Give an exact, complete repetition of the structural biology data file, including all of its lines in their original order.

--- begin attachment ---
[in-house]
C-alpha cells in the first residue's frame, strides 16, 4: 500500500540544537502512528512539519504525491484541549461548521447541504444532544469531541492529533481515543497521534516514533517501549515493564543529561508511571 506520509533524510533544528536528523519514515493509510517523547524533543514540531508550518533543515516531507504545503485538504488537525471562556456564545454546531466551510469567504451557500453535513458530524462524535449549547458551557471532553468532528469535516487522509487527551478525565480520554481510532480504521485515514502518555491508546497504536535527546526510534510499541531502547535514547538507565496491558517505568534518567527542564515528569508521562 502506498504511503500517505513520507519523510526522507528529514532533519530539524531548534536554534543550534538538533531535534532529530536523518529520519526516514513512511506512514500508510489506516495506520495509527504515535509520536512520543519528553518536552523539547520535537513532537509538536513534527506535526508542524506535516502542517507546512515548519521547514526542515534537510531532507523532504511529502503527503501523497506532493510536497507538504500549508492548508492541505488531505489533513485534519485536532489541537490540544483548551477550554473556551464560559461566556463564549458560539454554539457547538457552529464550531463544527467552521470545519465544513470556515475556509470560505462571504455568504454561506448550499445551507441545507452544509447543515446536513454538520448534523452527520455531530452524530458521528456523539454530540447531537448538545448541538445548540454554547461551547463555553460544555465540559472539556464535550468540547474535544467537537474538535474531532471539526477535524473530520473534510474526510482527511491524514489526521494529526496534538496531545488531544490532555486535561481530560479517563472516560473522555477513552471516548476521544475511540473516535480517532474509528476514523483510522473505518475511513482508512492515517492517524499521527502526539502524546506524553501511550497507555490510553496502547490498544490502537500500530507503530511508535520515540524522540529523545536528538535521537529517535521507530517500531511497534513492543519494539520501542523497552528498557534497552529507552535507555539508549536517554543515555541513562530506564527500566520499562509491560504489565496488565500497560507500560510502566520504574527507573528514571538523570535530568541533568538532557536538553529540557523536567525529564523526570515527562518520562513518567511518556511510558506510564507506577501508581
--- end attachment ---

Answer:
[in-house]
C-alpha cells in the first residue's frame, strides 16, 4: 500500500540544537502512528512539519504525491484541549461548521447541504444532544469531541492529533481515543497521534516514533517501549515493564543529561508511571 506520509533524510533544528536528523519514515493509510517523547524533543514540531508550518533543515516531507504545503485538504488537525471562556456564545454546531466551510469567504451557500453535513458530524462524535449549547458551557471532553468532528469535516487522509487527551478525565480520554481510532480504521485515514502518555491508546497504536535527546526510534510499541531502547535514547538507565496491558517505568534518567527542564515528569508521562 502506498504511503500517505513520507519523510526522507528529514532533519530539524531548534536554534543550534538538533531535534532529530536523518529520519526516514513512511506512514500508510489506516495506520495509527504515535509520536512520543519528553518536552523539547520535537513532537509538536513534527506535526508542524506535516502542517507546512515548519521547514526542515534537510531532507523532504511529502503527503501523497506532493510536497507538504500549508492548508492541505488531505489533513485534519485536532489541537490540544483548551477550554473556551464560559461566556463564549458560539454554539457547538457552529464550531463544527467552521470545519465544513470556515475556509470560505462571504455568504454561506448550499445551507441545507452544509447543515446536513454538520448534523452527520455531530452524530458521528456523539454530540447531537448538545448541538445548540454554547461551547463555553460544555465540559472539556464535550468540547474535544467537537474538535474531532471539526477535524473530520473534510474526510482527511491524514489526521494529526496534538496531545488531544490532555486535561481530560479517563472516560473522555477513552471516548476521544475511540473516535480517532474509528476514523483510522473505518475511513482508512492515517492517524499521527502526539502524546506524553501511550497507555490510553496502547490498544490502537500500530507503530511508535520515540524522540529523545536528538535521537529517535521507530517500531511497534513492543519494539520501542523497552528498557534497552529507552535507555539508549536517554543515555541513562530506564527500566520499562509491560504489565496488565500497560507500560510502566520504574527507573528514571538523570535530568541533568538532557536538553529540557523536567525529564523526570515527562518520562513518567511518556511510558506510564507506577501508581